Sky-high coding: using drones to get kids programming

Despite the fact that it's arguably never been easier to get into programming, I speak from experience when I say that it's not all that easy to convince the youngster generation to give it a try. 

My nine-year-old son is utterly obsessed with Minecraft, the Nintendo Switch and famous gaming YouTube stars, but despite being so connected to technology on a daily basis he's shown little interest in digging deeper into what makes these devices tick.

And to be honest, neither have I; like so many tech-addicted individuals I'm totally reliant on my smartphone to get me through the day and love nothing more than sitting down for a game of Mario Kart 8 at the conclusion of a busy 24 hours.

But as for learning about all the magic that makes all of these things possible? Nah, mate. Too much effort.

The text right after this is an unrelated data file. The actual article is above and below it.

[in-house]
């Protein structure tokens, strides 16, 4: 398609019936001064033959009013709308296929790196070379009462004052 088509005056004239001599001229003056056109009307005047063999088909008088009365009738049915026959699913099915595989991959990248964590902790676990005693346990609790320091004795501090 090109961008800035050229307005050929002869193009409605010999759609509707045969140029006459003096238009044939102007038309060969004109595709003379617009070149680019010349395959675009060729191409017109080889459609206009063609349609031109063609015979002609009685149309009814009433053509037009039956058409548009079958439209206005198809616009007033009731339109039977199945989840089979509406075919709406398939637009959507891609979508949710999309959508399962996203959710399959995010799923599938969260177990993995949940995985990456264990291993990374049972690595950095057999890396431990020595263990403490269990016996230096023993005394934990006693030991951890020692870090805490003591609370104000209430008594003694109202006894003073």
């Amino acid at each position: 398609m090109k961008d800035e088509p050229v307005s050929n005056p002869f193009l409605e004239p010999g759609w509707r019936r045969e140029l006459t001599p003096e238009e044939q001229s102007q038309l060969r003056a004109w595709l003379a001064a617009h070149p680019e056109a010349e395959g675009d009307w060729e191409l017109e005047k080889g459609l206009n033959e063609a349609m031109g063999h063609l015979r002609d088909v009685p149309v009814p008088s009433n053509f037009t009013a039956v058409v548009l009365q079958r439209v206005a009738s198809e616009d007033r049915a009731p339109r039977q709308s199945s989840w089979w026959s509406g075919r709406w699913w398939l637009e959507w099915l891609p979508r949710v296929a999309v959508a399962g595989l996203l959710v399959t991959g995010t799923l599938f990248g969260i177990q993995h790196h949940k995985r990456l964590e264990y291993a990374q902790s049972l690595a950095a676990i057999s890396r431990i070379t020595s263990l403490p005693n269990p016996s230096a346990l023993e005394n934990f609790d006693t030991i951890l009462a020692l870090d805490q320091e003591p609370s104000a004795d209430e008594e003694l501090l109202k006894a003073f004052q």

While I'm introducing my son to all this wonderful technology, I've been almost unforgivably lax when it comes to encouraging him to learn what could be an essential tool in his later life, especially as the world becomes ever-more reliant on coding, computers and smart technology. 

That's where Tynker comes in. Established in 2012, Tynker is focused on empowering kids by teaching them the basics of coding in a fun and engaging way, and hopefully fostering a new generation of coders.

More than 60,000 schools use Tynker in the classroom, and the company's cunningly gamified block-based coding system provides the ideal starting point for prospective software developers as young as seven, who can eventually move onto more complex programming languages and systems using the same core principles.

Mini drone, maxi potential

However, as I've found out myself, even the most bright and colorful website may not be enough to capture the attention of pre-teens who are used to digesting entertainment passively, which is why Tynker's collaboration with drone maker Parrot is such a neat idea.